Jewish Wedding Vows and Ring Ceremony – Kiddushin

Part 4 of 7
Jewish Wedding Ceremony Order

The Jewish wedding vows and ring ceremony is part of the Jewish ceremony called Kiddushin. The bride and groom are welcomed into the Chuppah, with blessings recited by the Rabbi. The bride and groom approach the Chuppah separately, accompanied by their respective parents.

  • The groom is escorted to and stands with them under the Chuppah.
  • The bride is escorted down the aisle and stops in the middle.
  • The parents or honored relatives walk ahead and take their place under the Chuppah on the right side.
  • The groom standing under the Chuppah leaves to greet and escort his bride to the Chuppah.The rabbi recites two blessings over the wine that is held in a vessel called the Kiddush Cup.

For guests, they will notice the bride stands on the right side of her groom under the Chuppah, both facing the rabbi.

Why does the bride stand on the groom’s right side under the Chuppah for their Jewish Ceremony? The position of the bride on the right side of the groom is based on an interpretation of a verse in Psalms (45:10) “The queen stands on your right hand in fine gold of Ophir.” In Jewish tradition the bride is a queen, and the groom a king.

The Ring Ceremony is part of the Kiddushin. The exchange of rings is the central act of the marriage ceremony. In Jewish law, a verbal declaration of marriage is not legally binding. There must be an act of formal physical acquisition of some object of known value. This answers the every popular question, “why does the groom place the ring on the bride’s index finger?” It symbolizes the acceptance of the object from the groom to his bride and honoring Jewish law.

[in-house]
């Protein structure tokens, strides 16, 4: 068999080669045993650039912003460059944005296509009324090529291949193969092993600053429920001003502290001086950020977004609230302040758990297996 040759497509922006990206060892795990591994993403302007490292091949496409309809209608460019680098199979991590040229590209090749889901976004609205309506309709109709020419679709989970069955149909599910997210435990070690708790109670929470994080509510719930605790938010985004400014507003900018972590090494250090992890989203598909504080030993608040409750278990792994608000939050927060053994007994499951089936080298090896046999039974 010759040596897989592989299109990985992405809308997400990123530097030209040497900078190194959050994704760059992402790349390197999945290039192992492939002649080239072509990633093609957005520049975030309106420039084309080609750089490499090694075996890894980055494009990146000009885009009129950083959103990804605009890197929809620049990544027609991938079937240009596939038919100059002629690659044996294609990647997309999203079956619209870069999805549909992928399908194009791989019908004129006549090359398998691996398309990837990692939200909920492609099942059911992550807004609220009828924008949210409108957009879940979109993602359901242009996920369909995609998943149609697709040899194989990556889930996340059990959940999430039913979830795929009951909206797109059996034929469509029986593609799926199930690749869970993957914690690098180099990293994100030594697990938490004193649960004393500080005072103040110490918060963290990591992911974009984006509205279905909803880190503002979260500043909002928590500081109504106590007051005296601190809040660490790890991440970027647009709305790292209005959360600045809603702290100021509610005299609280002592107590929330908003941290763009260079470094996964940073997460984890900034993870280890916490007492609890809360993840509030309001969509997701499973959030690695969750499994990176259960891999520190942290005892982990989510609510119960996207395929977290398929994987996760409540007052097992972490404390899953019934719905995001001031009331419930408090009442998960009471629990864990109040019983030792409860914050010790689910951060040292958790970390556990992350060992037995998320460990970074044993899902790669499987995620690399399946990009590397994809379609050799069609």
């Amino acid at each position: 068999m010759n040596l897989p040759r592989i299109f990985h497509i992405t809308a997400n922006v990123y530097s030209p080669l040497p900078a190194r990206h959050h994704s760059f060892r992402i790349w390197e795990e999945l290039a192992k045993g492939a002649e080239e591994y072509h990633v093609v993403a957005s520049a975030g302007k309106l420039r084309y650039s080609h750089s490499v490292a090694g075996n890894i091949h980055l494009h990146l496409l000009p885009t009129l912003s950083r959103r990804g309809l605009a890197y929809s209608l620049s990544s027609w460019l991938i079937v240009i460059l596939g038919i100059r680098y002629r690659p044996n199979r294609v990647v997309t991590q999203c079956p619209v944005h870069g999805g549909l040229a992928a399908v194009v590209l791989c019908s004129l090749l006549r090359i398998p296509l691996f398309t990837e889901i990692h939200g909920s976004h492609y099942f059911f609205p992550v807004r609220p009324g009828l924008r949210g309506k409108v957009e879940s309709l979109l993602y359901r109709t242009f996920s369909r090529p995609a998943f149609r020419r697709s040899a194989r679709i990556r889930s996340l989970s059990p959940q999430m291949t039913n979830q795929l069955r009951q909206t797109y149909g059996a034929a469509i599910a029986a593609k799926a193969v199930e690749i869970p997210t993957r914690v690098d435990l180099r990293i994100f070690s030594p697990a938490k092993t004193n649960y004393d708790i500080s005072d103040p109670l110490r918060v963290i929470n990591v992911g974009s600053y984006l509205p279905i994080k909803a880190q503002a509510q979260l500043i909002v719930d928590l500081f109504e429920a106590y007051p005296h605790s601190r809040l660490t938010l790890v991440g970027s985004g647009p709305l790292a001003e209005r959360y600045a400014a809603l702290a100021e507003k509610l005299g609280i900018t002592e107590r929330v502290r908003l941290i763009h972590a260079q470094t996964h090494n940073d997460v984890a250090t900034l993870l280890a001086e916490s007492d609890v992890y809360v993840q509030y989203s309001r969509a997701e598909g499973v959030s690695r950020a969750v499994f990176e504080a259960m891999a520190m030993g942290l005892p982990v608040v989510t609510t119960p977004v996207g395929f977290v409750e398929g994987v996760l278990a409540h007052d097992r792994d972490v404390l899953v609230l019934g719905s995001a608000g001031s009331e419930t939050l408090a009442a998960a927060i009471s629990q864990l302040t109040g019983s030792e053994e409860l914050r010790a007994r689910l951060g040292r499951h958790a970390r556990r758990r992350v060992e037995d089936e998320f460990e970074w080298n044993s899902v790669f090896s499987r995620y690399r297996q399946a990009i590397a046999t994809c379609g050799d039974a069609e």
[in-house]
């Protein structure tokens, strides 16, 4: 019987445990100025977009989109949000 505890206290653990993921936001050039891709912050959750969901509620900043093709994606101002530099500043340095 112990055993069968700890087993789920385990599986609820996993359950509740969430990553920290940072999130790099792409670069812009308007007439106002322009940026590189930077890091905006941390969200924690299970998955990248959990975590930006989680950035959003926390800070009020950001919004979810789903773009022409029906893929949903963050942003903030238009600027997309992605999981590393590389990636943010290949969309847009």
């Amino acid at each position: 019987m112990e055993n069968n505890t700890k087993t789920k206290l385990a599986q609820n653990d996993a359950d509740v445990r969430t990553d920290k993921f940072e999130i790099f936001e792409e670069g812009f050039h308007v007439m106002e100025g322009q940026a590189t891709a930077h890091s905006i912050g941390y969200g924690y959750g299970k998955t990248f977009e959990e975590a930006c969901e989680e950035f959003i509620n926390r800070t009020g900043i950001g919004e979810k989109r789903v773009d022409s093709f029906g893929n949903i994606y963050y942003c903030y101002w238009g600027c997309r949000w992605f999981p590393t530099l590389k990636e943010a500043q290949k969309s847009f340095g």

Traditionally there was no exchange of vows as we know it. The vows were implied when the groom placed the ring on the bride’s finger.Over 2,000 years, since our ancient texts, the Haray At (the groom recites) and the Haray Atah (the bride recites) are spoken to each other with the exchange of rings included in their ceremonies. Those spoken Jewish wedding vows are always part of ceremonies.

Please notice that Rabbi Andrea Frank does not write out the vows English translation, for it is tradition to not recite those vows to each other until you stand under the Chuppah. There are spiritual powers to those vows and when you choose to have a Jewish wedding ceremony, being a contemporary couple of today is irrelevant. Not to worry, this is something a couple will discuss with the rabbi when they meet to discuss their wedding.

During the ring ceremony, the groom places a plain gold ring onto the bride’s index finger of her right hand. Judaism states it is the index finger of the bride that is closest to the heart. The use of plain gold rings, owned by family members of the groom, without gems reflect the unbroken circle that represents a pure and eternal union. It would not be a blessing to use rings of a couple that have divorced.

Optional by the Jewish Wedding Rabbi:

The bride and groom can place a ring on the ring finger of each others left hand. This is honoring contemporary life and equality with couples today joining in marriage. There is no historical resource on where this tradition became part of American culture. Some Rabbis will be include this in your ceremonies and some will not. It is advisable for this to be part of the discussions when meeting the Rabbi that will officiate your Jewish wedding ceremony

Then, the Ketubah is recognized aloud during this time in the ceremony and that it has been witnessed, signed by both the bride and her bridegroom.

Ceremonies Under the Chuppah

Jewish Wedding Blessing Ceremony

Complete Jewish Order of Wedding Ceremony List Including the Jewish Wedding Vows and Ring Ceremony

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